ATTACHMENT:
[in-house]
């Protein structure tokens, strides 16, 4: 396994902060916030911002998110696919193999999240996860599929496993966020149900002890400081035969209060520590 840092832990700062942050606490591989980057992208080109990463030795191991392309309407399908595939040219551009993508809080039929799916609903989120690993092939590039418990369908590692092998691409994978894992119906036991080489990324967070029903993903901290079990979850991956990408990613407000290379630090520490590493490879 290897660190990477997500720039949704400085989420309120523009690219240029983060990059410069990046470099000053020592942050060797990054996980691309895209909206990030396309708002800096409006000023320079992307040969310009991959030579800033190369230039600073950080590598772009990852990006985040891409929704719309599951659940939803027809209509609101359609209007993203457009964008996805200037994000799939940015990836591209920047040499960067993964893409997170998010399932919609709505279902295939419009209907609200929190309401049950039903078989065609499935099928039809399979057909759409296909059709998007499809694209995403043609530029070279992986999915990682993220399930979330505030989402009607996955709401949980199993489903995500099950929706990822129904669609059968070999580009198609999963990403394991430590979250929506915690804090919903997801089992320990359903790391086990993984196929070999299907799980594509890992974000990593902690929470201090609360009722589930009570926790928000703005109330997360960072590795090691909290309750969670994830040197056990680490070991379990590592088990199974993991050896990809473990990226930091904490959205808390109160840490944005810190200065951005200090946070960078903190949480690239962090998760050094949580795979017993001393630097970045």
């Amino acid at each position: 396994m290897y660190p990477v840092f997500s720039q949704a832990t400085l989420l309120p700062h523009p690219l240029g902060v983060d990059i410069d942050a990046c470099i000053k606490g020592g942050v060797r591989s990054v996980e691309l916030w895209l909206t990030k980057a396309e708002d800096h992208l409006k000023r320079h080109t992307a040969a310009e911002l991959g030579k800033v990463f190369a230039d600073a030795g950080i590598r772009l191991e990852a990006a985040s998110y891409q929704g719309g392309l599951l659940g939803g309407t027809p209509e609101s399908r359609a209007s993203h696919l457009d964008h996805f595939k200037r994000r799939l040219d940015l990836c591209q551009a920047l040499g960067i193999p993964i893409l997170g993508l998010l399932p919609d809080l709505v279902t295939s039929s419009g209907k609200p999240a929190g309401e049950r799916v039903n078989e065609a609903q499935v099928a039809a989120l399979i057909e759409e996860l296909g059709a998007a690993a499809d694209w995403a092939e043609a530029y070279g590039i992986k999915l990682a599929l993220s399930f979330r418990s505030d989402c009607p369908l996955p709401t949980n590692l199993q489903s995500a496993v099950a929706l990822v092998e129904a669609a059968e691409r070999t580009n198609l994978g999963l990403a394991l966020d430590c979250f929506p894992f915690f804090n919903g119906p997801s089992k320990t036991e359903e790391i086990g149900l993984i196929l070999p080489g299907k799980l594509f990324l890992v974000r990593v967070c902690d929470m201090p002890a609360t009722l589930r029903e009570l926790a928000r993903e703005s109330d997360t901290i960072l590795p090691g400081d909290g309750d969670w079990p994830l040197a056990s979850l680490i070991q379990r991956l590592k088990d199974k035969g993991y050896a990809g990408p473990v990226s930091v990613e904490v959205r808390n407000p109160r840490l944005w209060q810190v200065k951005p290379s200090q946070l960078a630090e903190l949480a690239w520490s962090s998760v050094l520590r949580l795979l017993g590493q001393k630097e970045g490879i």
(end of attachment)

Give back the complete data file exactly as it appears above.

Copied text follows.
[in-house]
């Protein structure tokens, strides 16, 4: 396994902060916030911002998110696919193999999240996860599929496993966020149900002890400081035969209060520590 840092832990700062942050606490591989980057992208080109990463030795191991392309309407399908595939040219551009993508809080039929799916609903989120690993092939590039418990369908590692092998691409994978894992119906036991080489990324967070029903993903901290079990979850991956990408990613407000290379630090520490590493490879 290897660190990477997500720039949704400085989420309120523009690219240029983060990059410069990046470099000053020592942050060797990054996980691309895209909206990030396309708002800096409006000023320079992307040969310009991959030579800033190369230039600073950080590598772009990852990006985040891409929704719309599951659940939803027809209509609101359609209007993203457009964008996805200037994000799939940015990836591209920047040499960067993964893409997170998010399932919609709505279902295939419009209907609200929190309401049950039903078989065609499935099928039809399979057909759409296909059709998007499809694209995403043609530029070279992986999915990682993220399930979330505030989402009607996955709401949980199993489903995500099950929706990822129904669609059968070999580009198609999963990403394991430590979250929506915690804090919903997801089992320990359903790391086990993984196929070999299907799980594509890992974000990593902690929470201090609360009722589930009570926790928000703005109330997360960072590795090691909290309750969670994830040197056990680490070991379990590592088990199974993991050896990809473990990226930091904490959205808390109160840490944005810190200065951005200090946070960078903190949480690239962090998760050094949580795979017993001393630097970045």
């Amino acid at each position: 396994m290897y660190p990477v840092f997500s720039q949704a832990t400085l989420l309120p700062h523009p690219l240029g902060v983060d990059i410069d942050a990046c470099i000053k606490g020592g942050v060797r591989s990054v996980e691309l916030w895209l909206t990030k980057a396309e708002d800096h992208l409006k000023r320079h080109t992307a040969a310009e911002l991959g030579k800033v990463f190369a230039d600073a030795g950080i590598r772009l191991e990852a990006a985040s998110y891409q929704g719309g392309l599951l659940g939803g309407t027809p209509e609101s399908r359609a209007s993203h696919l457009d964008h996805f595939k200037r994000r799939l040219d940015l990836c591209q551009a920047l040499g960067i193999p993964i893409l997170g993508l998010l399932p919609d809080l709505v279902t295939s039929s419009g209907k609200p999240a929190g309401e049950r799916v039903n078989e065609a609903q499935v099928a039809a989120l399979i057909e759409e996860l296909g059709a998007a690993a499809d694209w995403a092939e043609a530029y070279g590039i992986k999915l990682a599929l993220s399930f979330r418990s505030d989402c009607p369908l996955p709401t949980n590692l199993q489903s995500a496993v099950a929706l990822v092998e129904a669609a059968e691409r070999t580009n198609l994978g999963l990403a394991l966020d430590c979250f929506p894992f915690f804090n919903g119906p997801s089992k320990t036991e359903e790391i086990g149900l993984i196929l070999p080489g299907k799980l594509f990324l890992v974000r990593v967070c902690d929470m201090p002890a609360t009722l589930r029903e009570l926790a928000r993903e703005s109330d997360t901290i960072l590795p090691g400081d909290g309750d969670w079990p994830l040197a056990s979850l680490i070991q379990r991956l590592k088990d199974k035969g993991y050896a990809g990408p473990v990226s930091v990613e904490v959205r808390n407000p109160r840490l944005w209060q810190v200065k951005p290379s200090q946070l960078a630090e903190l949480a690239w520490s962090s998760v050094l520590r949580l795979l017993g590493q001393k630097e970045g490879i």